Susan Morgaine February 1, 2015
As I sit here writing this column, it is only a handful of days until Imbolc, which makes it easy to choose Brigid as this month’s Goddess.
She is known today, by many, as St. Bridget of the Christian church. Oh, but she was and is so much more.
Brigit, pronounced “Breed” started at a triple goddess in Ireland and surrounding areas. In England, she was known as Brigantia; in Scotland, Bride; in Celtic France, Brigandu. Her name means “bright one” or “bright arrow”. A great flame went out from her head and into the sky on the day of Her birth. This flame, tended at a sacred shrine in Kildare by 19 maiden women, named the Daughters of the Flame, perpetually burned; and, it was said that it was tended by Brigit, herself, on the 20th day. This flame was looked on only by women so that its’ purity would be always protected.
As a triple goddess, Her aspects are linked by both fire and water.
Brigit is the Keeper of the flame, and is credited with the invention of smithcraft, She is the Goddess of the forge and of the Hearth in each home. She is the Poetess, the Goddess of storytelling and inspiration. She brings wisdom and guidance as the Goddess of prophecy and divination. She is a nurturer, the bringer of children as a mid-wife.
She is a Goddess of healing and well-being. Numerous healing wells are dedicated to her, many in the surrounding areas of Kildare.
As Christianity conquered the pagan people of old, the church found that Brigit was so loved and so revered, that they could not eradicate her worship. As they did with so many of of our ancient deities and customs, they co-opted her into the church, transforming her into St. Bridget, claiming that she was a Druid’s daughter and baptized by St. Patrick, he who allegedly drove the snakes (pagans) from Ireland.
Her sacred flames burned until 1220, when a Norman Bishop, angered by the fact that men were not allowed into the presence of the sacred flame, forced his way in with his men and had the flame put out, using its’ pagan beginnings as his reasoning. The flame was re-lit in 1993; it is now maintained by the Sisters of Bridget.
The Goddess Brigid has many symbols — the forge, the hearth, the wheel, the crossroads, which represent transformation, as they stand between light and dark. There is also Brigid’s cross, which is said to bring good luck and to protect a home from fire. There are many websites that can help you with instructions on how to make your own Brigid’s cross.
Brigid is celebrated on Imbolc, February 1st, which is a time of purification and cleansing. With her two opposite symbols of fire and water, it reminds us to always maintain a balance within our lives. This is a time of transformation, and new beginnings.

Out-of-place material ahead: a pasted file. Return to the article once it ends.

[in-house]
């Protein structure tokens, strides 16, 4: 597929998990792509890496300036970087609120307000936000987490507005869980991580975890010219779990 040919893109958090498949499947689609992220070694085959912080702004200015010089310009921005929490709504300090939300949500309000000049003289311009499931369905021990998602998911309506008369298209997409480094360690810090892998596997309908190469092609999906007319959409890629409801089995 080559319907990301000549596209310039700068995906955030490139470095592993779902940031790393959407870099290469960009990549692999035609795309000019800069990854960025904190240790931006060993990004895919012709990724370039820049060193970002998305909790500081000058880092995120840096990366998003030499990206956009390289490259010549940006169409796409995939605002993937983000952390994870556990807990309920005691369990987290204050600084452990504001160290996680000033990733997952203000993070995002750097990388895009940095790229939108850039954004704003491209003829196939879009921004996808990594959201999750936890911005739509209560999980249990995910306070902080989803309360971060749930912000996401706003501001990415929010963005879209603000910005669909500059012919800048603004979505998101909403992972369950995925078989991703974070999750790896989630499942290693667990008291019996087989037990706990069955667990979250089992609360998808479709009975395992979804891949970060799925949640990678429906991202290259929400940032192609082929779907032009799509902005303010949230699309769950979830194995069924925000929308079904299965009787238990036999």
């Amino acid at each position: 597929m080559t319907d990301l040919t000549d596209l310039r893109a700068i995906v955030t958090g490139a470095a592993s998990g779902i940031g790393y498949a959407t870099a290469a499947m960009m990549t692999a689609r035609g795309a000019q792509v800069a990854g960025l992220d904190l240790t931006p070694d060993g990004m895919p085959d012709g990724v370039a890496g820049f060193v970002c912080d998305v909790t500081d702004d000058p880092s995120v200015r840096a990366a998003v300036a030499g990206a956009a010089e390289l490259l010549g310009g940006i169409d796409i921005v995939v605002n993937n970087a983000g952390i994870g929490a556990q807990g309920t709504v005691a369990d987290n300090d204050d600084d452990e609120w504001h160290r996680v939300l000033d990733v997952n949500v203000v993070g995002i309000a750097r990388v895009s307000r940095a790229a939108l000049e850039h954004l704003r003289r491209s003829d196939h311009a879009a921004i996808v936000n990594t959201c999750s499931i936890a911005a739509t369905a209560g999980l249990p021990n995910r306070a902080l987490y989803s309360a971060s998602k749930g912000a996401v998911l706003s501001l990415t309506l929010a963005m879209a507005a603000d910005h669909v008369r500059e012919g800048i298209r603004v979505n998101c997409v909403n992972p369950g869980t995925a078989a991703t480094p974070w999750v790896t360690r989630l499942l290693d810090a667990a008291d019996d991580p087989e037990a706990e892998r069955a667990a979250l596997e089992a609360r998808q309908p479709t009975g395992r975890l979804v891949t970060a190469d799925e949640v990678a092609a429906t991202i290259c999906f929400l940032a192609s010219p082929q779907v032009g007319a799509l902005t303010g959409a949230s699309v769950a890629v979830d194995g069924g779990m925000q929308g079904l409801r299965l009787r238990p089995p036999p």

To celebrate Brigid, one of the first things that should be done is to set up your Imbolc altar. No matter the amount of space that you have available, a beautiful altar is yours for the making. A statue of Brigid is a lovely addition to the altar, as are candles (for the symbol of fire), and chalices, (for the symbol of water). Any spring-blooming plants would be appropriate. Of course, your Brigid’s cross, if you have made one, would be perfect. (The opening photo is the beginnings of my own Brigid/Imbolc altar.)
Before your ritual, knowing that this is a celebration of purification and cleansing, you should bath first with a mixture of sea salt, epsom salt, baking soda and lavender oil.
There are many rituals surrounding both Brigid and Imbolc. This is the perfect time to re-dedicate yourself to your path. For other ideas, please check out: http://paganwiccan.about.com/od/imbolcfebruary2/a/AllAbout_Imbolc.htm
“IRISH PRAYER TO BRIGID”
Brigid, gold-red woman
Brigid, flame and honeycomb
Brigid, sun of womanhood
Brigid, lead me home
You are a branch in blossom
You are a sheltering dome
You are my bright precious freedom
Brigid, lead me home
As always, I can be reached at MysticalShores@gmail.com
I wish you all a very blessed Imbolc and may Brigid watch over you.
Resources: The New Book of Goddesses and Heroines by Patricia Monaghan
Ancient Mirrors of Womanhood by Merlin Stone
Gathering for Goddess by B. Melusine Mihaltses
The Goddess Companion by Patricia Monaghan